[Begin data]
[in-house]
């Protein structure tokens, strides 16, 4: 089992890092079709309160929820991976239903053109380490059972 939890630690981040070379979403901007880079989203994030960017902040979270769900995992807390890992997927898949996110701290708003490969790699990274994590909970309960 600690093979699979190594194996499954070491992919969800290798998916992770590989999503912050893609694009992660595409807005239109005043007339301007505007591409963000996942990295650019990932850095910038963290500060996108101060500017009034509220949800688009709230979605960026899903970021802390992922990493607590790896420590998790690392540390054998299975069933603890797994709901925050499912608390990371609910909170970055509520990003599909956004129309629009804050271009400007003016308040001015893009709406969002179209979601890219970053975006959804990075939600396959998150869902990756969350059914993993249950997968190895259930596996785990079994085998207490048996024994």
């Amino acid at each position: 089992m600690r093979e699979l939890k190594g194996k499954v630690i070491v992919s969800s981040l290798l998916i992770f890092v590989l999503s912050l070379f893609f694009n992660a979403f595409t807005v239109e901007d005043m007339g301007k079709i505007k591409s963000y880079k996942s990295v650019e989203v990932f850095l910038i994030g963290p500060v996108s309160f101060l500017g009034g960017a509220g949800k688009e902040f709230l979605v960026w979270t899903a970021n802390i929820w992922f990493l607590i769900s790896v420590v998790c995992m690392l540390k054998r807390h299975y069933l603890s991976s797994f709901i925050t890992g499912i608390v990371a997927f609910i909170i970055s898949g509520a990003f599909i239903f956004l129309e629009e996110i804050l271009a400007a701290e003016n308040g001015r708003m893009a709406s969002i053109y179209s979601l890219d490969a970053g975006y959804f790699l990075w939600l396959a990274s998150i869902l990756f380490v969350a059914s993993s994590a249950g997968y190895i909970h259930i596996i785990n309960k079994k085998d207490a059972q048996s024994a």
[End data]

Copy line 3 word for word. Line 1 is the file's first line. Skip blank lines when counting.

């Amino acid at each position: 089992m600690r093979e699979l939890k190594g194996k499954v630690i070491v992919s969800s981040l290798l998916i992770f890092v590989l999503s912050l070379f893609f694009n992660a979403f595409t807005v239109e901007d005043m007339g301007k079709i505007k591409s963000y880079k996942s990295v650019e989203v990932f850095l910038i994030g963290p500060v996108s309160f101060l500017g009034g960017a509220g949800k688009e902040f709230l979605v960026w979270t899903a970021n802390i929820w992922f990493l607590i769900s790896v420590v998790c995992m690392l540390k054998r807390h299975y069933l603890s991976s797994f709901i925050t890992g499912i608390v990371a997927f609910i909170i970055s898949g509520a990003f599909i239903f956004l129309e629009e996110i804050l271009a400007a701290e003016n308040g001015r708003m893009a709406s969002i053109y179209s979601l890219d490969a970053g975006y959804f790699l990075w939600l396959a990274s998150i869902l990756f380490v969350a059914s993993s994590a249950g997968y190895i909970h259930i596996i785990n309960k079994k085998d207490a059972q048996s024994a």